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Tumaini Festival returns for seventh edition

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Tumaini Festival – the only free annual festival in the country that takes place at Dzaleka Refugee Camp in Dowa District returns for its seventh edition in November.

The festival, that attracts massive gatherings, failed to take place last year due to Covid but organisers have confirmed that this year the festival is on.

A press statement from organisers led by founder Menes la Plume real name Tresor Mpauni says the festival runs from November 4-7.

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Having started as a day festival, Tumaini has won the hearts of many people with its activities and this has led to its growth to a three-day festival.

“We are thankful to people for their support since we started the festival.

“This is an ecstatic three-day gathering of arts and culture and draws together people across every divide to enjoy live performances by artists from the camp sharing the stage with both local and international artists,” Menes, who is a renowned poet and musician, said.

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Menes said, by popular demand, the 2021 edition will run for four days from the usual three days.

“This is all because of requests from people and, again, this is also to give a chance to various art forms to feature. We have increased the number of stages to six. We will have the main stage, youth stage, theatre corner, poetry corner, art exhibition space and cultural ground,” he said.

Menes said Tumaini, which means hope, remains a free-of-charge event to break the social and economic restrictions that prohibit average patrons from different cultures attending the festivities and celebrate together in peace and harmony at Dzaleka Refugee Camping.

“This is a family event with child friendly performances which makes the festival a great opportunity for families to have good outdoor fun,” he said.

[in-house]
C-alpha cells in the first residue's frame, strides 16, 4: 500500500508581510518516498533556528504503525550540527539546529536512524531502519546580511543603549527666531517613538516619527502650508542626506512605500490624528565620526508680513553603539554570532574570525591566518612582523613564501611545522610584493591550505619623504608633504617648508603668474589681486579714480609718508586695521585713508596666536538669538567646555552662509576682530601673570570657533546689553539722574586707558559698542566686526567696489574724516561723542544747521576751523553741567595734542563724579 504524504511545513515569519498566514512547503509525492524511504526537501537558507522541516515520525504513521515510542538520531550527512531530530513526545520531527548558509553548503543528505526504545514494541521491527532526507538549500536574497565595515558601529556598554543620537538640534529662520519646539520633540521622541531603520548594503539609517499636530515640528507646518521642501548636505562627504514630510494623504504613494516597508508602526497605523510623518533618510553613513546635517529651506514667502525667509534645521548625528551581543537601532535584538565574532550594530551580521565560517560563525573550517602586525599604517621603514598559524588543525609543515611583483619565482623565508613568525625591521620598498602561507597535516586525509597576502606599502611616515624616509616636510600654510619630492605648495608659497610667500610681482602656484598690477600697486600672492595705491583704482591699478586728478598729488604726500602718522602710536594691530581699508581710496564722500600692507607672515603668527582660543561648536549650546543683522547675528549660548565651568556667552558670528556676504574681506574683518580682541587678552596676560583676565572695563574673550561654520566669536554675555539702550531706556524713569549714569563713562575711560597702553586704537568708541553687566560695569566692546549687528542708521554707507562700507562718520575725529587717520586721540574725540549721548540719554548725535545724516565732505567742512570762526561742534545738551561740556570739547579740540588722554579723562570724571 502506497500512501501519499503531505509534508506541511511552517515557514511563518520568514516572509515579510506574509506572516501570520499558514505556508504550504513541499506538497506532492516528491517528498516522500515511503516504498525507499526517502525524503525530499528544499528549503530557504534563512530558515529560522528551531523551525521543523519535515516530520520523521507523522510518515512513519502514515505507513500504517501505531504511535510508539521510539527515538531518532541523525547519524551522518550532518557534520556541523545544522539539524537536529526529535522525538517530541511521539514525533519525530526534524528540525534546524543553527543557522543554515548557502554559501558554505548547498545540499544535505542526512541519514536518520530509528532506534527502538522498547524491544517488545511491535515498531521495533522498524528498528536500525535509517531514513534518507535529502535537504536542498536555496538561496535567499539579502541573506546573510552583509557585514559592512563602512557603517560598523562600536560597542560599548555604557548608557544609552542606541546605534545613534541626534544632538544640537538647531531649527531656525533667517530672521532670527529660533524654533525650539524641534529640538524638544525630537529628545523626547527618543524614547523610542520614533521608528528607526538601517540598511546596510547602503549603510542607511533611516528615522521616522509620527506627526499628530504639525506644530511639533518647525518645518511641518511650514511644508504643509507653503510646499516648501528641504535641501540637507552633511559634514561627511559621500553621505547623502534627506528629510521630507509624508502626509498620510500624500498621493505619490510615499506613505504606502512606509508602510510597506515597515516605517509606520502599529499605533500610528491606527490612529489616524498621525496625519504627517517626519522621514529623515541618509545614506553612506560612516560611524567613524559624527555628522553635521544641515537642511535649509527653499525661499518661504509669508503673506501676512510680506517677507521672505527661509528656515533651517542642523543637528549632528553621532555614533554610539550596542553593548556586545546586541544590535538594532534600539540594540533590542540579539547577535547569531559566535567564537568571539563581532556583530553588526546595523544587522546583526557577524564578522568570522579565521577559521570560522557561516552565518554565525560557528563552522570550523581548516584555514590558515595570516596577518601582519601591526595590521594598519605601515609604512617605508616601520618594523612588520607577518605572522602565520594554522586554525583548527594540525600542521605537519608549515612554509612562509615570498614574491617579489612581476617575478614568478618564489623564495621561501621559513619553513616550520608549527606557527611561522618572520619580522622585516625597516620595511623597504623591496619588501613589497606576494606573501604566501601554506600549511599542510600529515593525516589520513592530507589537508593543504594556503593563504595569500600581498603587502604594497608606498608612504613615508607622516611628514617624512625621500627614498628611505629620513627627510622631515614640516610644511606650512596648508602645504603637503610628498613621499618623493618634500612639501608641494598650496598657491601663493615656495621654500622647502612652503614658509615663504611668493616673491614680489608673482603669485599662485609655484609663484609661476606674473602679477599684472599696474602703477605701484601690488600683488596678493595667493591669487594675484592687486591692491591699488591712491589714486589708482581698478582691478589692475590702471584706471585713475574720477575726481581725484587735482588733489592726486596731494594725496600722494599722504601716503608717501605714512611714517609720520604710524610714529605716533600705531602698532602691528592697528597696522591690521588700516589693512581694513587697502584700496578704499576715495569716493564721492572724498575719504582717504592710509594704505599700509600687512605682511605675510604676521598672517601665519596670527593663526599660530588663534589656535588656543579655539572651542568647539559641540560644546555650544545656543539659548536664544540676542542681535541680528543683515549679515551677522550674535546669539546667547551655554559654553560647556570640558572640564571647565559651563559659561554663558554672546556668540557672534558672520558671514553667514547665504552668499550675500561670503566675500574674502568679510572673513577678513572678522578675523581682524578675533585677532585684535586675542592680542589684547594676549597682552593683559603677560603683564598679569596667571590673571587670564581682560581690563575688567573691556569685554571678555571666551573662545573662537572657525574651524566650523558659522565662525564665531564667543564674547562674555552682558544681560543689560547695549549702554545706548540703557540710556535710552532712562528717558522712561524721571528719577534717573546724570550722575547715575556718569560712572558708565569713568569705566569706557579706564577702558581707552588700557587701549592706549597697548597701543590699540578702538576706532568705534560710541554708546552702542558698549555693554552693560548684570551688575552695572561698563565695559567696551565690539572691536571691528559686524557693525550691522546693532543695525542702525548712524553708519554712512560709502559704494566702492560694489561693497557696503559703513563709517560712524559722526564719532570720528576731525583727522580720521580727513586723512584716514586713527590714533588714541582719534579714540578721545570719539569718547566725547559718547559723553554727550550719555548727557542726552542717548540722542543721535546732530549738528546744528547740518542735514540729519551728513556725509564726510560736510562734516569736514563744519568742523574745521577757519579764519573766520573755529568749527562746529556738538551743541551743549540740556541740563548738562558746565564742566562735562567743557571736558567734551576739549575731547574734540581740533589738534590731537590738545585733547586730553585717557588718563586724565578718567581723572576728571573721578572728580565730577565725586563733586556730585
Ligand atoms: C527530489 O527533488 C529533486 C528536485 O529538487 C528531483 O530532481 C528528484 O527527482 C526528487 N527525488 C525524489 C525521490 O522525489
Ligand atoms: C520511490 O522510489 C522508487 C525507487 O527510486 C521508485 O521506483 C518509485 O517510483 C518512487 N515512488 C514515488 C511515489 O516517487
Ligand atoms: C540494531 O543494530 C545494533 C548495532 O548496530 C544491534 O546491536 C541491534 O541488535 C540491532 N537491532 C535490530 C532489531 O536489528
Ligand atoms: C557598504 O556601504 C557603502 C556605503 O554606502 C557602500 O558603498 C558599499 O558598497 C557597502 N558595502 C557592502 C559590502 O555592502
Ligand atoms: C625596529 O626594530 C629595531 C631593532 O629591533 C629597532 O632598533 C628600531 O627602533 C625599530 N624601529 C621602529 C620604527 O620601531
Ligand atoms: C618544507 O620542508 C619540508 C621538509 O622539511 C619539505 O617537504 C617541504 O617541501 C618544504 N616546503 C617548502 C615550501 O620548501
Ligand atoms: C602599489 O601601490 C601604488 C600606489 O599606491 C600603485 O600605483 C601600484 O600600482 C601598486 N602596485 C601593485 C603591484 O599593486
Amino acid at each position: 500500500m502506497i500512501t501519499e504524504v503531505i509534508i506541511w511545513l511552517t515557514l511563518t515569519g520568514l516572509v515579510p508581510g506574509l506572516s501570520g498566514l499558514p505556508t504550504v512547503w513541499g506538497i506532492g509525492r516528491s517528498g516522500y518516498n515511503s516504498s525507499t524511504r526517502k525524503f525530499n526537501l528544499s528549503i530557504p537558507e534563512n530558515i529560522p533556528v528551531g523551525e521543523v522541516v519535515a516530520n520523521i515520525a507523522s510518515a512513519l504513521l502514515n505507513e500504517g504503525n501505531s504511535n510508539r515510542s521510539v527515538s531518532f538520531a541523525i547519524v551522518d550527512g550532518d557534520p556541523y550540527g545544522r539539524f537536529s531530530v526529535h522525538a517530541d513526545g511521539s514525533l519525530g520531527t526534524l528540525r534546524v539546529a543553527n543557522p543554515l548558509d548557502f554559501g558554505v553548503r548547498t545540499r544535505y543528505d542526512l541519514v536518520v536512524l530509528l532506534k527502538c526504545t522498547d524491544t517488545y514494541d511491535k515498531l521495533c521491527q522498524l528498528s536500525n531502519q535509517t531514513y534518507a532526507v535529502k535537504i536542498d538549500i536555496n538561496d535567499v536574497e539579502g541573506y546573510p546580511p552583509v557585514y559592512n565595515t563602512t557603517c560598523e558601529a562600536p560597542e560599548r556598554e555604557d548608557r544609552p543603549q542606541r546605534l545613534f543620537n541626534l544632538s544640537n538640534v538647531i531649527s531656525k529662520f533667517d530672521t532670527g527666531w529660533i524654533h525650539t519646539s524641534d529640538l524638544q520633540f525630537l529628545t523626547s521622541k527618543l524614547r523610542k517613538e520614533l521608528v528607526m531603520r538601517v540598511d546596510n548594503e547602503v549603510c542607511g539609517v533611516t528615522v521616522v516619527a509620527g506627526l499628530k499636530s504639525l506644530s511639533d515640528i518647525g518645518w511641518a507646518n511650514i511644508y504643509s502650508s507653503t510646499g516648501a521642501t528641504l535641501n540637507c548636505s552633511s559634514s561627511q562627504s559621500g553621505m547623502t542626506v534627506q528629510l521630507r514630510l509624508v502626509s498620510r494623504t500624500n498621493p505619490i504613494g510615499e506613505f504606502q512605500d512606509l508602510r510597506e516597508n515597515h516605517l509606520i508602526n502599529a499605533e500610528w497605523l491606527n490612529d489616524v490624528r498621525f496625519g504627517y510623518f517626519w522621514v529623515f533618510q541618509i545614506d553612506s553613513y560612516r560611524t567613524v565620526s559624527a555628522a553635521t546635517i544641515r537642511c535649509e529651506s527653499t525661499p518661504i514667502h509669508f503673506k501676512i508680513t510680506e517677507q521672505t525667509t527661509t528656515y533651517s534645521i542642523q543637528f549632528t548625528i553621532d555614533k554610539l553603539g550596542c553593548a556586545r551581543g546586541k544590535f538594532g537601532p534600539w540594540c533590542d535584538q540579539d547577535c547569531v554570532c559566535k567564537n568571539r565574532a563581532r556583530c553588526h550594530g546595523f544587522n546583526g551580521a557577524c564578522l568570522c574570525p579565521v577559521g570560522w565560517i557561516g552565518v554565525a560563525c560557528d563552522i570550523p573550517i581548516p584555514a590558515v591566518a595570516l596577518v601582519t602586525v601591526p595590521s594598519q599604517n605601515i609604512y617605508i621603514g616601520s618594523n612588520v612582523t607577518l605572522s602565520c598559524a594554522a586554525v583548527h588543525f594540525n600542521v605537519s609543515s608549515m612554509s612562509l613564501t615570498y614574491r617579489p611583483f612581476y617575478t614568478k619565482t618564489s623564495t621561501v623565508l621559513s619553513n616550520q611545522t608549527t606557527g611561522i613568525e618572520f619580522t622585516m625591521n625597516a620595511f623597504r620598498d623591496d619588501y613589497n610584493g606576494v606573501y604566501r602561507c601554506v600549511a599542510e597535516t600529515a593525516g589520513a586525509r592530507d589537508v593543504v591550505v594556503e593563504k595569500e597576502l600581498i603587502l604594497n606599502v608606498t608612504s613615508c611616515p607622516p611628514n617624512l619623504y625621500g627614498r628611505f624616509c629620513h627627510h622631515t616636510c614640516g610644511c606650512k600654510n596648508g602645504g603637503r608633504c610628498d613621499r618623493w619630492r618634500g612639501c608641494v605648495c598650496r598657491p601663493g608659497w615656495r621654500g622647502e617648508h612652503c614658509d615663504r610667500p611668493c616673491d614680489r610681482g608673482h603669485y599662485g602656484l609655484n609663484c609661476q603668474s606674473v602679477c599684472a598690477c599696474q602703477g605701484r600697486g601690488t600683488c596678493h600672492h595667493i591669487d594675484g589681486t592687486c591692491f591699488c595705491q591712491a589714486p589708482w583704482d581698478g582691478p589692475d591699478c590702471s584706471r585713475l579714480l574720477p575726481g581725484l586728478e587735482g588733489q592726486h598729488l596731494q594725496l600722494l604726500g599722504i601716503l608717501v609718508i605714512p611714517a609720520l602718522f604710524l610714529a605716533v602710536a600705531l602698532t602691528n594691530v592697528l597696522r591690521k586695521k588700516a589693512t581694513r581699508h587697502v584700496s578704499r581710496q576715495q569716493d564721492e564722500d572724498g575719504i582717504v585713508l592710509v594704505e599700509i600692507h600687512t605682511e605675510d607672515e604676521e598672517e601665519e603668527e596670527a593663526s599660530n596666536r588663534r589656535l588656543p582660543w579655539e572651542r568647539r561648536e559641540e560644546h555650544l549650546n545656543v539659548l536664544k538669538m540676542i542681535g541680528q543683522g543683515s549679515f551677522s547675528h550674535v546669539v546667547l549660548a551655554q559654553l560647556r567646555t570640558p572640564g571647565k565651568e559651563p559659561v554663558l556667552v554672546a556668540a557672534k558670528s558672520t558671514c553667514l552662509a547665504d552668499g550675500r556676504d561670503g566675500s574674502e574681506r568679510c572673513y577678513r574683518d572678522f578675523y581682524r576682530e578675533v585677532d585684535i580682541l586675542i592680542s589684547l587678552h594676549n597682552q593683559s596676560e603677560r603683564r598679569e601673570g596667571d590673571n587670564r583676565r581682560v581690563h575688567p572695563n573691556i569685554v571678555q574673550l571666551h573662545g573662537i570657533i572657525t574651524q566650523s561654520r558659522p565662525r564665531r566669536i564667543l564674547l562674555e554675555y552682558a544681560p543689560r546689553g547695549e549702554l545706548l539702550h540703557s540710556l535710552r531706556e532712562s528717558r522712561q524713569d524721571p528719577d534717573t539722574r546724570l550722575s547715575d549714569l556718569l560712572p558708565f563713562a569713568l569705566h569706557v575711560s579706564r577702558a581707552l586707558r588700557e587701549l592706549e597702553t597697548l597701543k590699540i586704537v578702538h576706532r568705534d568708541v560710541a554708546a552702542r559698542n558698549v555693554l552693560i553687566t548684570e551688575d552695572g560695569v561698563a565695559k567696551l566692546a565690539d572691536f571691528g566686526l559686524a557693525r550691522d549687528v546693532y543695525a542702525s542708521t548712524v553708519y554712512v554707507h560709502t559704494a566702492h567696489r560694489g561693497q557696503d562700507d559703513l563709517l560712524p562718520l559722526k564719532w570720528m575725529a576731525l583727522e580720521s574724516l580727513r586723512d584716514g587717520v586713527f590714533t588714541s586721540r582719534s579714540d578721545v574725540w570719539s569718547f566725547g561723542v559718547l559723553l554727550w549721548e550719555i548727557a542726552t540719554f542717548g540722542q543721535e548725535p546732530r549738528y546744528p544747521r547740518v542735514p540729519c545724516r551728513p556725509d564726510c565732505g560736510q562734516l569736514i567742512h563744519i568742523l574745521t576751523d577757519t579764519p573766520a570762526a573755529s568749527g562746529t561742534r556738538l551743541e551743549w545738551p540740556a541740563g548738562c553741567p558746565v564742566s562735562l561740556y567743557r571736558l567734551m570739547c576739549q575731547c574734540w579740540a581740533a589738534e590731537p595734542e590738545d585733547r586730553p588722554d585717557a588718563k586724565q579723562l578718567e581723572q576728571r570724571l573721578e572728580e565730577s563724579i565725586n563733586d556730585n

Menes said that the festival also continues to empower and support refugee-owned small businesses by providing a market space to sell their merchandise and also offering an opportunity to patrons to purchase arts and crafts and other artisanal goods from refugees.

He said, despite cancelling the festival last year due to Covid, Tumaini engaged in supporting the population at Dzaleka in projects such as sensitising refugees in the camp to Covid preventive measures through music projects that involved artists from the camp.

“Tumaini also supported the community by developing radio programmes to educate children on intangible cultural heritage through folktales and also we supported positive well-being among adults,” Menes said.

He said that, this year, the festival will also celebrate creative ways in which artists and the community at Dzaleka have shown resilience within the challenging context of Covid.

“We are mindful of the fact that Covid is still here although the cases have gone down and, so, we will make sure that all Covid measures are strictly adhered to during the festival,” Menes said.

Menes said they will announce the artists set to perform at this year’s fiesta in due course.

Tumaini was established in 2014. The large-scale cultural event, created and run by refugees in collaboration with host community, has attracted over 99,000 people over the previous editions and over 300 acts from Malawi and other countries.

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